Study Examines How Stem Cells Can Relieve Neuropathic Pain
Duke University researchers found that stem cell injections from bone marrow have the potential to relieve chronic pain.
Patients with neuropathic pain have had little to no relief by undergoing conventional pain treatments -- but that doesn't mean help isn't on its way.
Duke University researchers found that stem cell injections from bone marrow have the potential to relieve chronic pain caused by nerve damage of type 2 diabetes, surgical amputation, chemotherapy and other conditions.
Ru-Rong Ji, a professor at Duke University Medical Center's Department of Anesthesiology and Neurobiology, told Clinical Pain Advisor that neuropathic pain is more often than not resistant to opioids and non-steroidal anti-inflammatory drugs (NSAIDs), which are considered to be traditional inflammatory pain treatments.
Published in the Journal of Clinical Investigation, the report concluded that the study's findings could additionally advance cell-based therapies in chronic pain conditions, lower back pain and spinal cord injuries.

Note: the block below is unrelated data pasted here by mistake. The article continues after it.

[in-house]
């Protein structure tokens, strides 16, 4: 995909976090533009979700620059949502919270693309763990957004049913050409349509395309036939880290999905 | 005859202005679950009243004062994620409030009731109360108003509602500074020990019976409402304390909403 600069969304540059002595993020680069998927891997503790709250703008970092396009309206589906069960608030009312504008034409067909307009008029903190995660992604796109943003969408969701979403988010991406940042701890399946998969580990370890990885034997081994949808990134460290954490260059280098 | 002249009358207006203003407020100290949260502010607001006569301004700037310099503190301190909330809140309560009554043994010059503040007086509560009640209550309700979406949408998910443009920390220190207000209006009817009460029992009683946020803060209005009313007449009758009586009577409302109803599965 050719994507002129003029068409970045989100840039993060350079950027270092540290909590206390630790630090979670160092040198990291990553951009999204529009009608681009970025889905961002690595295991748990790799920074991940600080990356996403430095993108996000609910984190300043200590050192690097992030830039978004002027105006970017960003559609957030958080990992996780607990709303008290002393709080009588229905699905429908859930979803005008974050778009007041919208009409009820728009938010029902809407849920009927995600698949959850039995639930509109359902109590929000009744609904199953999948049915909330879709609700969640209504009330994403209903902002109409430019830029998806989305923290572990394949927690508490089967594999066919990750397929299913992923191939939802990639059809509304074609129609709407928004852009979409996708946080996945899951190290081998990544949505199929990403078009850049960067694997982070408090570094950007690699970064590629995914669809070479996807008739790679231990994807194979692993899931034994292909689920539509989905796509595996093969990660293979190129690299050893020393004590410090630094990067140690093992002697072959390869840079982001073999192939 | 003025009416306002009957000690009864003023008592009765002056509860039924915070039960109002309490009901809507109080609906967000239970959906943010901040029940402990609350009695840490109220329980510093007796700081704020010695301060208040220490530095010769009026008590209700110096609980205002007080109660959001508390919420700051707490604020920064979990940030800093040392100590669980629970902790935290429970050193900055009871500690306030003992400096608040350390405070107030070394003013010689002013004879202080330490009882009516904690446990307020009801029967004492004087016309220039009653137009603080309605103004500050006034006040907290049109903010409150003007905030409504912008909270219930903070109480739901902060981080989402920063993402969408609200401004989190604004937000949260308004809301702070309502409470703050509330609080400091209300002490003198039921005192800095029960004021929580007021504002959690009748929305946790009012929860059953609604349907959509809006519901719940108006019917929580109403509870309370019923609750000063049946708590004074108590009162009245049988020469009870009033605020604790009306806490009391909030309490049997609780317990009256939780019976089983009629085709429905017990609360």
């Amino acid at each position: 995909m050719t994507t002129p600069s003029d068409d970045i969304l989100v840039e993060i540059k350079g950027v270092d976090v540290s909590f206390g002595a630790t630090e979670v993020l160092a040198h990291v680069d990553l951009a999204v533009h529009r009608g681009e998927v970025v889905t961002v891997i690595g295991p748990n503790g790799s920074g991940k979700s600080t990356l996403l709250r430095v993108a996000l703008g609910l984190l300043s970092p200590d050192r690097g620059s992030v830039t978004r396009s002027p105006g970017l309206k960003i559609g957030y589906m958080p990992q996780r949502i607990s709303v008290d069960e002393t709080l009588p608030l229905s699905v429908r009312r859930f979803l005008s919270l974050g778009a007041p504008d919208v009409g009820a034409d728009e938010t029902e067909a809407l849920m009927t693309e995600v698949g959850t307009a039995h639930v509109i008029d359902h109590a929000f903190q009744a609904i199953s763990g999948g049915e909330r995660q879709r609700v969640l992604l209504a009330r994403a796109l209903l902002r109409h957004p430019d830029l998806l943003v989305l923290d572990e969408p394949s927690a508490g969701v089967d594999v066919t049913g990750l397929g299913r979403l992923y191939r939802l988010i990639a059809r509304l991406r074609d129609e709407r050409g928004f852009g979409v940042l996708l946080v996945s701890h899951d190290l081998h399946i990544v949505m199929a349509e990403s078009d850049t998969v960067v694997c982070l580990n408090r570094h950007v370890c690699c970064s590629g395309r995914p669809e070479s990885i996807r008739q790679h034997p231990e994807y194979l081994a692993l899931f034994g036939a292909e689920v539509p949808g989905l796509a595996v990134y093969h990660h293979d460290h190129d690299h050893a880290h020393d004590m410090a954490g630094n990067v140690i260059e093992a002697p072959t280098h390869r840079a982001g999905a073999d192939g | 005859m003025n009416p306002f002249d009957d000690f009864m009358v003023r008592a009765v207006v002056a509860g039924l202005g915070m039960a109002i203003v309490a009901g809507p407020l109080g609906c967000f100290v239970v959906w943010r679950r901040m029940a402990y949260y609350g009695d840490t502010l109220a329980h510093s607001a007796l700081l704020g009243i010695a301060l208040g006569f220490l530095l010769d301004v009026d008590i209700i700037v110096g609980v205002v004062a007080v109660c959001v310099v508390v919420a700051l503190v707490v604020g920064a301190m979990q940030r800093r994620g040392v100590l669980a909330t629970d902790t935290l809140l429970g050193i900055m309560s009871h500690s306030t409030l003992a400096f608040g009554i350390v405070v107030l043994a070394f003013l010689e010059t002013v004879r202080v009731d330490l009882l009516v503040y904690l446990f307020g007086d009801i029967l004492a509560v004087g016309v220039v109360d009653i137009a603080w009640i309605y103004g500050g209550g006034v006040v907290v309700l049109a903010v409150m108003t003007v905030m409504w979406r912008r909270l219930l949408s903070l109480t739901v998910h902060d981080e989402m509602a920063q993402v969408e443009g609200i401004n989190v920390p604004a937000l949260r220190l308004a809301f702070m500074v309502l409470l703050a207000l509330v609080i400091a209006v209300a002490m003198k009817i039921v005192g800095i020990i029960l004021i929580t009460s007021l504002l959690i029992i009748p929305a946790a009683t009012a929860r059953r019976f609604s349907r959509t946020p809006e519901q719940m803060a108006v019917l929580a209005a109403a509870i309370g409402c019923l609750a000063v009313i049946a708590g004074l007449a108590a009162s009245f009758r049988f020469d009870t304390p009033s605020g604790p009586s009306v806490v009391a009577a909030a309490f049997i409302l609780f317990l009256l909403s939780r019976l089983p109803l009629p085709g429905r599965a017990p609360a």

The team treated mice suffering from nerve damage by injecting them with bone marrow stromal cells (BMSCs). This kind of stem cell is known to "produce an array of healing factors and can be coaxed into forming most other types of cells in the body."
After monitoring levels of anti-inflammatory molecules typically linked to pain, researchers learned that transforming growth factor beta (TGF-β) was present in higher amounts in the spinal fluid of the stem cell-treated animals. This protein "can potently inhibit pain," he said.
Engineering BMSCs so that they can produce more TGF-β is the next step, Ji said.
1. Chen G, et al. J. Clin. Invest. 2015; doi: 10.1172/JCI80883.